Guest Post: Maintain Your Creative Spark with Daily Practice
Here’s a guest post from Dianne Ochiltree, with supportive, flexible ideas for sustaining an ongoing creative practice. Enjoy! ~ AMC
Writing something each day is the key to maintaining a healthy creative life as a writer. The rub is, so often, life intervenes. And when it does, your cherished writing projects can be sidelined for days…weeks…months…years. Worse still, your vital creative spark can be dampened or extinguished.
Maintain the spark!
Image by Jamie Street on Unsplash
But it doesn’t have to be! Not if you’ve got a few daily practice choices in your back pocket to support your creative writing despite whatever curveball life may toss your way. Here’s how the process might unfold:
Shift your mindset
Expanding your definition of what counts as ‘real writing’ can help develop a sustainable daily practice. Do you insist on so many words or a certain amount of time for a writing session to count? Must your work be intended for publication? Rules like this make it harder to sit down and do the work needed to maintain creative momentum. Can you shift instead to a bigger menu of daily writing opportunities?
Expand your writing menu
Choosing to write anything that exercises your creativity and craft are valid choices for daily writing practice. For example, maybe you can’t write a chapter of your novel today, but you do have time for a bit of journaling, whether in response to a prompt or writing stream-of-consciousness pages. You might also try quick writing exercises from books like WRITING DOWN THE BONES and others listed in the Suggested Resources below. Low stakes/no stakes writing experiences are great warmups for longer sessions on your projects or valuable ways to keep your skills up when you don’t have more than a few minutes to write.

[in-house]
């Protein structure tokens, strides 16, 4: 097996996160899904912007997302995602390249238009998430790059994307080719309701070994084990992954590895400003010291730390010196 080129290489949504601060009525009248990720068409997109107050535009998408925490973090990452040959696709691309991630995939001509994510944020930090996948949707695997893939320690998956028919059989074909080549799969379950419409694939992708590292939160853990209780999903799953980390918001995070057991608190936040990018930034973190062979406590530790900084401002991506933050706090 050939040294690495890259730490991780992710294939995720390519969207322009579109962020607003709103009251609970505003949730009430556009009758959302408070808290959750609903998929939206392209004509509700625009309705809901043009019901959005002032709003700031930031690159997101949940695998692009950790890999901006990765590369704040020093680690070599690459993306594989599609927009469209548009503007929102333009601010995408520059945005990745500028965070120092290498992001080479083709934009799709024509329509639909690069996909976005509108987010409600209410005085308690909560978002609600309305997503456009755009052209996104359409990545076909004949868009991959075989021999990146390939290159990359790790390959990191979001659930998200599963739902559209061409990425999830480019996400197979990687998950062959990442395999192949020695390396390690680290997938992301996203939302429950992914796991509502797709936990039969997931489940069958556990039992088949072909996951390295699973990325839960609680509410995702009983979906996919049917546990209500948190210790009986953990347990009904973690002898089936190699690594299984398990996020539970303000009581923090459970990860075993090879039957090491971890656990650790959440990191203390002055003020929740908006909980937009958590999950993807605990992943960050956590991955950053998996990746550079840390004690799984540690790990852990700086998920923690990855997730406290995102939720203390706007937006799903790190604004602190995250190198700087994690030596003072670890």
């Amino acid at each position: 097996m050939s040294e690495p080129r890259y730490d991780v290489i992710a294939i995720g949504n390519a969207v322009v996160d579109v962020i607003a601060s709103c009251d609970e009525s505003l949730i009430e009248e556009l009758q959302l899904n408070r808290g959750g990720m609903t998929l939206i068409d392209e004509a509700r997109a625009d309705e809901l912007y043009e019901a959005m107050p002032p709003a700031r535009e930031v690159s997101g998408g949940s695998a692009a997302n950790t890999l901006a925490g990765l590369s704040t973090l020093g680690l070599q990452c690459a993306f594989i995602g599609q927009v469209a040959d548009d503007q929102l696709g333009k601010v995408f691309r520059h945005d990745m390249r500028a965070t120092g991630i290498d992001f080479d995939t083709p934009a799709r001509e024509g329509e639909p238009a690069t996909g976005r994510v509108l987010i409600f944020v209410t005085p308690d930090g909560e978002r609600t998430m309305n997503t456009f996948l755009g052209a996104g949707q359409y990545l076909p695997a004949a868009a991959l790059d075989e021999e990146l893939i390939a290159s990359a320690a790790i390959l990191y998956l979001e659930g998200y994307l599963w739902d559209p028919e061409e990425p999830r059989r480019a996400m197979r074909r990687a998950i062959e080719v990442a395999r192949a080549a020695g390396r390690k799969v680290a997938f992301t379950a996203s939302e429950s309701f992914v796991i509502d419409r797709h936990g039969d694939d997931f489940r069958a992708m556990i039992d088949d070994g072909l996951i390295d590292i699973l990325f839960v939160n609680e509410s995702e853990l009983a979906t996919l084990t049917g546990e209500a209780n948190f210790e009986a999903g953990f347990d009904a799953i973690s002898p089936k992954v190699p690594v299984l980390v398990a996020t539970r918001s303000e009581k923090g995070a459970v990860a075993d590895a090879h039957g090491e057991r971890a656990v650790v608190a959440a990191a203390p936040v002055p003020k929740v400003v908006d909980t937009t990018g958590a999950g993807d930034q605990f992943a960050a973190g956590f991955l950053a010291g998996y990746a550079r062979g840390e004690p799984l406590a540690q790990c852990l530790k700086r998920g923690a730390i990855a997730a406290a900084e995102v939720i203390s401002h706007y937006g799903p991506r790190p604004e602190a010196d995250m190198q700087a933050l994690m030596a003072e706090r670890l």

Add time and place flexibility
Everyone has a favorite time and place to write. What happens when a non-negotiable obligation presents itself? It’s easy to abandon writing on days like that, but please, don’t. Squeeze in a few moments anytime you can find, to do whatever writing you can do. And scribbling words in a notebook in a waiting room is far better than skipping your daily practice.
The bottom line: to build a sustainable daily writing practice, it’s vital to be flexible and to create a variety of forms you can do in whatever time is available to you and your muse. It doesn’t matter if it’s five minutes or five hours, if you have shown up and written something creative, whether intended for publication or not…IT COUNTS.
THE ARTIST’S WAY by Julia Cameron
THE SOUND OF PAPER by Julia Cameron
THE ARTIST’S WAY MORNING PAGES JOURNAL by Julia Cameron
WRITE FOR YOUR LIFE by Lawrence Block
THE GREAT BOOK OF JOURNALING by Eric Maisel and Lynda Monk
THE POWER OF DAILY PRACTICE by Eric Maisel
WRITING DOWN THE BONES by Natalie Goldberg
THE CREATIVE HABIT by Twyla Tharp with Mark Reiter
Dianne Ochiltree is a published children’s author, freelance editor, and creativity coach. Her most recent publication is as contributor to The Coach’s Guide to Completing Creative Work: 40+ Tips for Working with Procrastination, Perfectionism and More, co-edited by Eric Maisel and Lynda Monk. For more information about Dianne’s books and services, visit www.dianneochiltree.com. A previous guest post of hers, on choosing your next big writing idea, is here.